Across the pond in the United Kingdom, a new variant of the original SARS-CoV-2 virus was first identified. As an RNA virus, the novel coronavirus is more susceptible to mutations, given its weaker proofreading capabilities. The variant, called B.1.1.7., has a handful of mutations — 23, in total — in its genetic code.
Some of these mutations slightly alter the virus’s so-called spike protein, which allows it to bind to and infect cells. These alterations to the spike protein could potentially make the virus spread easier. According to the current research, the new variant does not cause a more severe form of COVID-19.
Researchers in the U.K. have found that the virus is spreading quickly in parts of southern England, displacing a crowded field of other variants that have been circulating for months, according to The New York Times. However, more research needs to be done to truly solidify the evidence that the B.1.1.7 variant is more transmissible.
Earlier this week, Dr. Anthony Fauci, the country's top infectious diseases expert, said that the new coronavirus variant is most likely already circulating in the U.S., given the heavy amount of travel from the U.K. to the states.
“When you have this amount of spread within a place like the U.K., you really need to assume that it’s here already," Fauci said on Tuesday. "It certainly is not the dominant strain but I would certainly not be surprised at all if it is already here."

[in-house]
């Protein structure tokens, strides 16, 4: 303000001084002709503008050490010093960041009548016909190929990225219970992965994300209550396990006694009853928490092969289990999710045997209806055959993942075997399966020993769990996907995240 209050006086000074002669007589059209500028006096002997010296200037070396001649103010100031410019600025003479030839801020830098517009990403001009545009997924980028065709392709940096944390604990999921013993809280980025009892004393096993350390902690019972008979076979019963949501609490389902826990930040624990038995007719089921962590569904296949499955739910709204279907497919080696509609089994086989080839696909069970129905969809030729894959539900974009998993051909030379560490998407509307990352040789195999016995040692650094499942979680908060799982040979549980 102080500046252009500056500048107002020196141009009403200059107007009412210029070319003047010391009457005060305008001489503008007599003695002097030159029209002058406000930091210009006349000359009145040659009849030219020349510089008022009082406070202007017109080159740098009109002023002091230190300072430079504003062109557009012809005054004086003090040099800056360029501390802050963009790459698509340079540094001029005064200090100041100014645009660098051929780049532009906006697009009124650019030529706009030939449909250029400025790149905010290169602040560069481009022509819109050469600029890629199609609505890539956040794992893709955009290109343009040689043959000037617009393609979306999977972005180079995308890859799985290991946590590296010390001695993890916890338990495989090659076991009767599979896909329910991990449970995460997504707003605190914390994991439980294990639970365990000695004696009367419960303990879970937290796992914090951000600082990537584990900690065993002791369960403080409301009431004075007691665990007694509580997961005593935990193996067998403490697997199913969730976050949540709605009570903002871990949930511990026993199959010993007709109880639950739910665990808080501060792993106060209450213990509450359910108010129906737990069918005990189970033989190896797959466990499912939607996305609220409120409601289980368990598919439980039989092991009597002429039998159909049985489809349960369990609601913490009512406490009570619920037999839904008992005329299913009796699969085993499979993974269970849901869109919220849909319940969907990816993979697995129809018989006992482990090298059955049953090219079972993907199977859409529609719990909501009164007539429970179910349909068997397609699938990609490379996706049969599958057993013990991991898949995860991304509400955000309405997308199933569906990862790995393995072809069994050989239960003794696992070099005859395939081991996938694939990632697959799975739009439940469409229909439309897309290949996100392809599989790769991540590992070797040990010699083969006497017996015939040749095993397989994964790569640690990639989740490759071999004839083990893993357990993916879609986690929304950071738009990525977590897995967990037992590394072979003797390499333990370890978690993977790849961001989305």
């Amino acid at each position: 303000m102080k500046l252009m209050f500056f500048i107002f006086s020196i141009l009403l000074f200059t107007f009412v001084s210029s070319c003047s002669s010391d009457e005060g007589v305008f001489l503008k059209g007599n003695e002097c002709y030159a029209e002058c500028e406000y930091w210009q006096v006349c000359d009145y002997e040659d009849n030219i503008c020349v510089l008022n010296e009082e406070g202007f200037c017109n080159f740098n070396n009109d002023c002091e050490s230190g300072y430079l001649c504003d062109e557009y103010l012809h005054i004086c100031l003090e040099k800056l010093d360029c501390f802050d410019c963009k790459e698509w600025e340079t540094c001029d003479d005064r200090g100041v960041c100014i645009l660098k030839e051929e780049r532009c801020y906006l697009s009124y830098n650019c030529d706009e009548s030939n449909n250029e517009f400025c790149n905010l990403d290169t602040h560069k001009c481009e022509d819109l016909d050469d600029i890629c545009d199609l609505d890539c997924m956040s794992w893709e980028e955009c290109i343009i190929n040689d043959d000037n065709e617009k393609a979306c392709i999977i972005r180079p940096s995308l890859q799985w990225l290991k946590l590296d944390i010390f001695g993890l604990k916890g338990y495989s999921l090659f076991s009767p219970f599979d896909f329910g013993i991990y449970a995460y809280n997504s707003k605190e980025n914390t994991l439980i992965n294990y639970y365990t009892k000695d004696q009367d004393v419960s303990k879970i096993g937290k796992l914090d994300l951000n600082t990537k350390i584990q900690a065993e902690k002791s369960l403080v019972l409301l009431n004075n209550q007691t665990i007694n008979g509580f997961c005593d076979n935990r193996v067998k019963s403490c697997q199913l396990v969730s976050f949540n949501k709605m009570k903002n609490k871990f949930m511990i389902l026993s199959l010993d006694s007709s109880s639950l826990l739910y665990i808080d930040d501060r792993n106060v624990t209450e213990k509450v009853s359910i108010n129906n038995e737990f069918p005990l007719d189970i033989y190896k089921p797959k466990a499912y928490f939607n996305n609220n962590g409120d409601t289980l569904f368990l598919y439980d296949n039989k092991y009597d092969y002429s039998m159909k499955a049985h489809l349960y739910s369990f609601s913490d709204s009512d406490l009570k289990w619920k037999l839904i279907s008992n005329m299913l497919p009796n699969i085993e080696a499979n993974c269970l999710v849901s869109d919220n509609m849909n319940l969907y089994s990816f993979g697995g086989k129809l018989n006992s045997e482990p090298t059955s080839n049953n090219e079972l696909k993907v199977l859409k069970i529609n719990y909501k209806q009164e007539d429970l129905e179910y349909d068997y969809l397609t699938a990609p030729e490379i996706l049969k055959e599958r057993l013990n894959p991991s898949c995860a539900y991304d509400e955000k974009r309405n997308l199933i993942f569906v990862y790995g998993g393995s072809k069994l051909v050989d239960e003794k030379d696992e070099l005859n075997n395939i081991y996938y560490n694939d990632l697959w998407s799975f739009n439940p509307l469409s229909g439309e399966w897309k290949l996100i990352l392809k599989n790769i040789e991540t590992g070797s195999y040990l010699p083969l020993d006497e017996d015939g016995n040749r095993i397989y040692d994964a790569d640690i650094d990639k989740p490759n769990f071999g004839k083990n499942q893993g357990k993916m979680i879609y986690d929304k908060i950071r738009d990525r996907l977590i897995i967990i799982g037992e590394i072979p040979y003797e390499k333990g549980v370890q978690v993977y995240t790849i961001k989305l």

RELATED: FDA approves Pfizer's coronavirus vaccine, distribution begins
Fauci added that a ban on travelers may be premature, but the U.S. should consider the possibility of requiring testing of people traveling from the U.K. to the U.S.
This week, the Centers for Disease Control noted that "although a variant may predominate in a geographic area, that fact alone does not mean that the variant is more infectious." Similar to Fauci, the CDC also believes that this variant is likely circulating in the U.S.
The million-dollar question is whether or not the newly-approved coronavirus vaccines will be efficacious against this new strain. Moncef Slaoui, head of Operation Warp Speed, believes that both Pfizer's and Moderna's coronavirus vaccines will work on the new variant.
“Up to now, I do not think there has been a single variant [of the coronavirus] that would be resistant to the vaccine," Slaoui said in an interview with CNN. We can’t exclude it, but it’s not there now, and this particular variant in the UK, I think, is very unlikely to have escaped the vaccine immunity."
At some point — “someday, somewhere” — a variant of the virus may make the current vaccine ineffective, he said, but the chance of that happening with this vaccine is very low.
Nevertheless, he said, “we have to remain absolutely vigilant.”
Follow Amit Syal on Twitter